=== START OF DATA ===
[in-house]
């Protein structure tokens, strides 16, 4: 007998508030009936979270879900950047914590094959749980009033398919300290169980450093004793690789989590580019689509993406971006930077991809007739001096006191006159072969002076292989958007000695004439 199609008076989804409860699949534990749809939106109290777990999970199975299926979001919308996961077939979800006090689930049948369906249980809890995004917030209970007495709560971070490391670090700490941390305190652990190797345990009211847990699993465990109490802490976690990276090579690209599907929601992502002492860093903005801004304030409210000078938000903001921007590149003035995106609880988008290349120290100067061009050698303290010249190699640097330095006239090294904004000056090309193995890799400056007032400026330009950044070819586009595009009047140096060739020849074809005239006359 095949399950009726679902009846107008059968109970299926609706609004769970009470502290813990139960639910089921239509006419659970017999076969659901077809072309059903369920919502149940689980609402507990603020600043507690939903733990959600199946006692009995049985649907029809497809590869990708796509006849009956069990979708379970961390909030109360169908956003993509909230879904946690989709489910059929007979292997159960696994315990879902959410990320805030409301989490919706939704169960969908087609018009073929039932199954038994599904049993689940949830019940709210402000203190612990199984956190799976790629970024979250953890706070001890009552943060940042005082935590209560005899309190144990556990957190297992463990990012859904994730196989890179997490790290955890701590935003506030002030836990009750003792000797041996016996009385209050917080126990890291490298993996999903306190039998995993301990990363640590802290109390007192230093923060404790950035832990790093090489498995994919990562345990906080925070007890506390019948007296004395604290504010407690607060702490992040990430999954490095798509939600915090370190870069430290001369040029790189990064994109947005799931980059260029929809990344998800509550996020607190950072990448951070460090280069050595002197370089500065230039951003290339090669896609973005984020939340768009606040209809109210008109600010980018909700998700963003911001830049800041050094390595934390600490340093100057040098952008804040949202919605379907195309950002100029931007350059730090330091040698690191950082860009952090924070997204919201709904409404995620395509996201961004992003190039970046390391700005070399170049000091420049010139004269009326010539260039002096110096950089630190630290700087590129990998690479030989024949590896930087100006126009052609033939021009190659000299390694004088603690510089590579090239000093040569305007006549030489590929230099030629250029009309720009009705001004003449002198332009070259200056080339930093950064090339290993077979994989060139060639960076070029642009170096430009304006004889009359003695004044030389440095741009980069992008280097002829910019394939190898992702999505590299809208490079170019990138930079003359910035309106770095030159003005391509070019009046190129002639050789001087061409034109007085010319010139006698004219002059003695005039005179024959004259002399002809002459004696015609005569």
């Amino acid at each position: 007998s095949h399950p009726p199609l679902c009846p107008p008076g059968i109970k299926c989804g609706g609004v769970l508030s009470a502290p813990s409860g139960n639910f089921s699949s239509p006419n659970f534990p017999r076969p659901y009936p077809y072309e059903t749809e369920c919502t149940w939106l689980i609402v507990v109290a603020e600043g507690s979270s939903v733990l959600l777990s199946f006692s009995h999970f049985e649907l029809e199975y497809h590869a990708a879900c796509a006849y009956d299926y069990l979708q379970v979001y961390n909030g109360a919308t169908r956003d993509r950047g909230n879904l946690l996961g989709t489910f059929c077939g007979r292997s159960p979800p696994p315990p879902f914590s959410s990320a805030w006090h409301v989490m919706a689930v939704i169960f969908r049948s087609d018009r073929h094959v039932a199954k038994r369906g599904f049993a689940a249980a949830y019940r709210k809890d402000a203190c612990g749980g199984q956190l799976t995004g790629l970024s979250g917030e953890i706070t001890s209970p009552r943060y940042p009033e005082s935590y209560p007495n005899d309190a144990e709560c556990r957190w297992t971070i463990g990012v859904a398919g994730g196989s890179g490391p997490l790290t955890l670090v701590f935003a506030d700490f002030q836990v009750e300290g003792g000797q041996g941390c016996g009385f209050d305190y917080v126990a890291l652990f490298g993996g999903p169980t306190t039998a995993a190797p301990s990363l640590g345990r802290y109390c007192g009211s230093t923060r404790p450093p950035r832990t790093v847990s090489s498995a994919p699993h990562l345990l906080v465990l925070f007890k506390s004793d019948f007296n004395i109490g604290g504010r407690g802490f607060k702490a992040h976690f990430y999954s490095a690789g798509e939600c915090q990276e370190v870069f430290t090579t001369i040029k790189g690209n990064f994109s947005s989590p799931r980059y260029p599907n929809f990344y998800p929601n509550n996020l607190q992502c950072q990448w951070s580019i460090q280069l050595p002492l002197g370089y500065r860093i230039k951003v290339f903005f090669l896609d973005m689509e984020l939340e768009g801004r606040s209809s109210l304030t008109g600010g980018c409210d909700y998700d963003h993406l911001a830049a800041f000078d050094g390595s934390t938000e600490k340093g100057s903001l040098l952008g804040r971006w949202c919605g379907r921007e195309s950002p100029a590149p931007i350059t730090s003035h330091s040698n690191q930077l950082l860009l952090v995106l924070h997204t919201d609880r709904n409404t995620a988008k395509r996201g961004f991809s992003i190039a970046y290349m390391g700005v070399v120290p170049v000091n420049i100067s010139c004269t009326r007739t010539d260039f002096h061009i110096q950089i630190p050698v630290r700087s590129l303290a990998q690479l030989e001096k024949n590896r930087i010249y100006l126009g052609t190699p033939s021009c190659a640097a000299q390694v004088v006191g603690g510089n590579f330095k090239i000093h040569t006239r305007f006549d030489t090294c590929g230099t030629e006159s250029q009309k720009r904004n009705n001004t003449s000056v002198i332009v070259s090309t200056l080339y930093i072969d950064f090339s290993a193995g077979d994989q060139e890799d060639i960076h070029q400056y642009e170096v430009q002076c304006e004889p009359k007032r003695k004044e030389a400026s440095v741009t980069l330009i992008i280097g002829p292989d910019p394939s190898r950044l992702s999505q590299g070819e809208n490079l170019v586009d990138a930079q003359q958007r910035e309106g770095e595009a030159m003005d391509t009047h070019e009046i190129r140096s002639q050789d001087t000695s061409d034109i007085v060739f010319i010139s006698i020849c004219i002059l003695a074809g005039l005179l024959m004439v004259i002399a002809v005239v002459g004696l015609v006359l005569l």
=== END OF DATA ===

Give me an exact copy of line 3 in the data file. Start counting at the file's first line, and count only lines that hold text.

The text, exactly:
């Amino acid at each position: 007998s095949h399950p009726p199609l679902c009846p107008p008076g059968i109970k299926c989804g609706g609004v769970l508030s009470a502290p813990s409860g139960n639910f089921s699949s239509p006419n659970f534990p017999r076969p659901y009936p077809y072309e059903t749809e369920c919502t149940w939106l689980i609402v507990v109290a603020e600043g507690s979270s939903v733990l959600l777990s199946f006692s009995h999970f049985e649907l029809e199975y497809h590869a990708a879900c796509a006849y009956d299926y069990l979708q379970v979001y961390n909030g109360a919308t169908r956003d993509r950047g909230n879904l946690l996961g989709t489910f059929c077939g007979r292997s159960p979800p696994p315990p879902f914590s959410s990320a805030w006090h409301v989490m919706a689930v939704i169960f969908r049948s087609d018009r073929h094959v039932a199954k038994r369906g599904f049993a689940a249980a949830y019940r709210k809890d402000a203190c612990g749980g199984q956190l799976t995004g790629l970024s979250g917030e953890i706070t001890s209970p009552r943060y940042p009033e005082s935590y209560p007495n005899d309190a144990e709560c556990r957190w297992t971070i463990g990012v859904a398919g994730g196989s890179g490391p997490l790290t955890l670090v701590f935003a506030d700490f002030q836990v009750e300290g003792g000797q041996g941390c016996g009385f209050d305190y917080v126990a890291l652990f490298g993996g999903p169980t306190t039998a995993a190797p301990s990363l640590g345990r802290y109390c007192g009211s230093t923060r404790p450093p950035r832990t790093v847990s090489s498995a994919p699993h990562l345990l906080v465990l925070f007890k506390s004793d019948f007296n004395i109490g604290g504010r407690g802490f607060k702490a992040h976690f990430y999954s490095a690789g798509e939600c915090q990276e370190v870069f430290t090579t001369i040029k790189g690209n990064f994109s947005s989590p799931r980059y260029p599907n929809f990344y998800p929601n509550n996020l607190q992502c950072q990448w951070s580019i460090q280069l050595p002492l002197g370089y500065r860093i230039k951003v290339f903005f090669l896609d973005m689509e984020l939340e768009g801004r606040s209809s109210l304030t008109g600010g980018c409210d909700y998700d963003h993406l911001a830049a800041f000078d050094g390595s934390t938000e600490k340093g100057s903001l040098l952008g804040r971006w949202c919605g379907r921007e195309s950002p100029a590149p931007i350059t730090s003035h330091s040698n690191q930077l950082l860009l952090v995106l924070h997204t919201d609880r709904n409404t995620a988008k395509r996201g961004f991809s992003i190039a970046y290349m390391g700005v070399v120290p170049v000091n420049i100067s010139c004269t009326r007739t010539d260039f002096h061009i110096q950089i630190p050698v630290r700087s590129l303290a990998q690479l030989e001096k024949n590896r930087i010249y100006l126009g052609t190699p033939s021009c190659a640097a000299q390694v004088v006191g603690g510089n590579f330095k090239i000093h040569t006239r305007f006549d030489t090294c590929g230099t030629e006159s250029q009309k720009r904004n009705n001004t003449s000056v002198i332009v070259s090309t200056l080339y930093i072969d950064f090339s290993a193995g077979d994989q060139e890799d060639i960076h070029q400056y642009e170096v430009q002076c304006e004889p009359k007032r003695k004044e030389a400026s440095v741009t980069l330009i992008i280097g002829p292989d910019p394939s190898r950044l992702s999505q590299g070819e809208n490079l170019v586009d990138a930079q003359q958007r910035e309106g770095e595009a030159m003005d391509t009047h070019e009046i190129r140096s002639q050789d001087t000695s061409d034109i007085v060739f010319i010139s006698i020849c004219i002059l003695a074809g005039l005179l024959m004439v004259i002399a002809v005239v002459g004696l015609v006359l005569l």